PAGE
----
COMMENT & ANALYSIS: A reader sent us this shocking video of a cyclist running a red traffic light:
…despite perception this is not a one-off. If motorists breaking red lights isn’t an issue why do they keep running into Luas trams? Data from a red light traffic camera along the Luas red line shows cars, vans and trucks running red lights a larger problem:
There’s a perception issue. It’s like the saying “The finest trick of the devil is to persuade you that he does not exist” — the danger of speeding a motorists breaking red lights is the devil which we are collectively blind to.
I woke up to the issue of motorists breaking red lights not as a cyclist but while pushing my first child around Dublin city centre in a pram — the red light breaking by motorists ranged from at speed to creeping over pedestrian crossing while you were trying to use them with a pram.
And guess what? When I confronted those motorists for driving towards my child in the pram the typical reaction was similar to the reaction people get from cyclists doing the same thing.
We’re all humans regardless of what mode of transport we use on the roads, but there’s collective hysteria over cycling, while our motoring culture has us collectively blind to how serious issues with cars are.
Humans break the law and make mistakes — in cars, vans, trucks and on bicycles. A bit of perspective is needed — a human behind the wheel of a powerful and heavy car or truck has far more changes of causing death and serious injury than the same human on a bicycle.
This is not whataboutery or flinging mud at motorists. We’re not saying it’s ok for cyclists to break the law — nothing in this article should be read as condoning cyclists breaking red light and we support the systems of cyclists getting finned on-the-spot and in court . There’s good reasons why cyclists should stop at red lights — for example, here’s one.
We also have a wider point here: When there’s a campaign for greater safety for cycling — anything from passing distance laws to people looking safer cycling routes — motorists and others say something like “what about cyclists breaking red lights”. Like this letter to The Irish Times:
— #FreeTheCycleLanes (@freedom_cycler) March 12, 2017
Far too many people think there’s equivalence in car driving and cycling a bicycle. It’s sad that we have to point this out: Basic physics dictates that a car overtaking a bicycle can endanger the bicycle user, but a bicycle can’t endanger a car user in the same way if they chose to overtake a car which is stopped or slow-moving. And if the car is not turning, there also should be little danger to the cyclist doing the overtaking.
All of this hysteria isn’t just the work of individual letter writers alone. Over time, the anti-cycling rhetoric from pundits and broadcasters — including George Hook, Fintan O’Toole, Olivia O’Leary, Michael O’Leary, etc — has an effect on otherwise reasonable people. Some people disagree with this, but the history of collective hysteria and the marketing and advertising industry should disprove any doubt. We also have state bodies engaging in victim blaming.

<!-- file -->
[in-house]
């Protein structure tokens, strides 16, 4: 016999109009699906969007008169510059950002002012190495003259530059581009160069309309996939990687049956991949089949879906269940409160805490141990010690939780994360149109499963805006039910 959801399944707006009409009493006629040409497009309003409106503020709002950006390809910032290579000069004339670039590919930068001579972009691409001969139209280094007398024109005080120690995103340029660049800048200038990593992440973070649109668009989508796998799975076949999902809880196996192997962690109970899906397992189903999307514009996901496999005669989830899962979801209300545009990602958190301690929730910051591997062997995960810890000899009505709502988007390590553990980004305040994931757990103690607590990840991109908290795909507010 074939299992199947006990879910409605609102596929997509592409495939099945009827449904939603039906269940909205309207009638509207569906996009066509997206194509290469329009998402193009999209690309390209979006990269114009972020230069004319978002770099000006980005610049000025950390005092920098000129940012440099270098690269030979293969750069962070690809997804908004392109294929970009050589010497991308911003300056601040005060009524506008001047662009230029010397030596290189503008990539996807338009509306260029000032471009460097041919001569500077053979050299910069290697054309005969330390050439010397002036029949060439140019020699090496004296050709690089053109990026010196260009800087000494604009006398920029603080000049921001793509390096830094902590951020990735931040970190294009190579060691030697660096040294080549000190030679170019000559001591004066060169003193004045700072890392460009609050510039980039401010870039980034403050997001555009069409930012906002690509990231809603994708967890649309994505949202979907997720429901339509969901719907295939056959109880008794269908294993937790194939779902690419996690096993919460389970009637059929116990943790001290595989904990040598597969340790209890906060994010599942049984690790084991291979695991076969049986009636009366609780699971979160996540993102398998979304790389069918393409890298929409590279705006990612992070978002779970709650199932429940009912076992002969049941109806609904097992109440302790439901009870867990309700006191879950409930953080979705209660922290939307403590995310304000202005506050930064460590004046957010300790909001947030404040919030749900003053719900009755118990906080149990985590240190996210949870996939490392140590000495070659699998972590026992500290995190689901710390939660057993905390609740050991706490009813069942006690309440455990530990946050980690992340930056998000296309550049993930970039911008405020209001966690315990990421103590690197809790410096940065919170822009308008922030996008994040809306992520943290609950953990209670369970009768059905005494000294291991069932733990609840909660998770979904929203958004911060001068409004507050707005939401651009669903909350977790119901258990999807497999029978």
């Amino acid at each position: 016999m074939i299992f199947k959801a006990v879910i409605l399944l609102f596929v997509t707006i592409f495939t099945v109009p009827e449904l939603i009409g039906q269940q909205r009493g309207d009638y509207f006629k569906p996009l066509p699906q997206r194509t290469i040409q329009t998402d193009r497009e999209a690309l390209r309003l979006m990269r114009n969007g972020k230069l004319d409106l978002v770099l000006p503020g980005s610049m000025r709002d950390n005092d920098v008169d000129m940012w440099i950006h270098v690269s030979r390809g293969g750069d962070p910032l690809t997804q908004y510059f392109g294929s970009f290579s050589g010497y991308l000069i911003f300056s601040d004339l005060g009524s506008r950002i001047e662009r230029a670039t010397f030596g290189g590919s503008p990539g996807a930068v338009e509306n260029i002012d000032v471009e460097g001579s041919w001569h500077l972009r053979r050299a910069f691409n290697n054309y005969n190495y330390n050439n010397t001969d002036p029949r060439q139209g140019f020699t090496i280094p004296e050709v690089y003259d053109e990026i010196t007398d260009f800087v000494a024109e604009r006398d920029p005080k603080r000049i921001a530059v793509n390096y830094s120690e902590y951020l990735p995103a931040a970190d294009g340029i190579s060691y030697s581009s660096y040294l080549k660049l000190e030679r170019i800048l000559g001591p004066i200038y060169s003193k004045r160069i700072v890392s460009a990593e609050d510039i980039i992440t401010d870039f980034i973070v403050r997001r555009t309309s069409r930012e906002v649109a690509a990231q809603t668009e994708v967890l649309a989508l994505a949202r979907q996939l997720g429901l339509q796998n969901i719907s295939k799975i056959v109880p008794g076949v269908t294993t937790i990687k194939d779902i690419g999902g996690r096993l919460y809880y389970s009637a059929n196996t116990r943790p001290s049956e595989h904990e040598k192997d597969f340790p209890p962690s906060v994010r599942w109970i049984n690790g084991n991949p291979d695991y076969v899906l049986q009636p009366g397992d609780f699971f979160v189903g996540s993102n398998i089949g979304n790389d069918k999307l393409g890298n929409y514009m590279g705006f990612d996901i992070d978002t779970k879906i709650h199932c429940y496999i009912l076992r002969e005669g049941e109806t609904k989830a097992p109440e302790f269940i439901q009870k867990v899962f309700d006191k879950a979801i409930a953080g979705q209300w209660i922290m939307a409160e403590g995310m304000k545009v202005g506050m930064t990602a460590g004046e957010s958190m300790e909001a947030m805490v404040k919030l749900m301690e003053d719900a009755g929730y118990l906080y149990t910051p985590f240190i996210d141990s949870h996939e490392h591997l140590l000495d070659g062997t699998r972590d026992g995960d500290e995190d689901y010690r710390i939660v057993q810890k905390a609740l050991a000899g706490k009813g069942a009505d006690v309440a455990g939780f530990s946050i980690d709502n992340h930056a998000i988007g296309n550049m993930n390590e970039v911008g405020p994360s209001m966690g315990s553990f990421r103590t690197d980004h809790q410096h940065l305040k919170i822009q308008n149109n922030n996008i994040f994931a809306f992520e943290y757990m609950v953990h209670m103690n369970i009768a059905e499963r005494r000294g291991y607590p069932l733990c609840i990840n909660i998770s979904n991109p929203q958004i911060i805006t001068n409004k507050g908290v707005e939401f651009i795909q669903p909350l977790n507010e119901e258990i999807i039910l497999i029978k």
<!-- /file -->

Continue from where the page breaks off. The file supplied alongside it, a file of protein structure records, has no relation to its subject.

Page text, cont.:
Different people and groups pushing to make cycling safer and generally promoting cycling is getting a backlash from our motoring culture. This is not a new trend. When covering the invention of jaywalking, the BBC quotes Peter Norton, a history professor at the University of Virginia.
Norton said that a petition for 40km/h speed limits in Cincinnati in 1923 alarmed the motoring industry so much that it scrambled to shift the blame for pedestrian casualties from drivers to walkers. He told the BBC: “The newspaper coverage quite suddenly changes, so that in 1923 they’re all blaming the drivers, and by late 1924 they’re all blaming jaywalking.” Sound familiar?
It’s the response a large section of our car culture gives when people look for safety measures for walking and cycling.
We started this article with the words shocking in our opening line, but something which is truly shocking is the five hit-and-runs involving motorists since December. But we as a nation have hardly blinked an eye at this behaviour — the recent hit-and-run collision hasn’t engaged the letter pages of the Irish Times, and it hasn’t been mentioned by politicians in the houses of the Oireachtas (only by the Victims’ Rights Alliance).
The details of the five hit-and-runs are as follows: 27th December outside Skerries — man remains in a serious condition in late February; 28th December in Clonberne, Co Galway — a 84 year old pedestrian seriously injured; 16th February in Summerhill County Meath — a man in his 20s was found dead; 17th February on Lincoln Place, Dublin 2 — a luggage door of a coach hit three pedestrians, one described as in a critical condition; and 8th March — Coolock — a man in his 20s suffered serious injuries and later died.
How many cars vs cyclists break red lights in Dublin:
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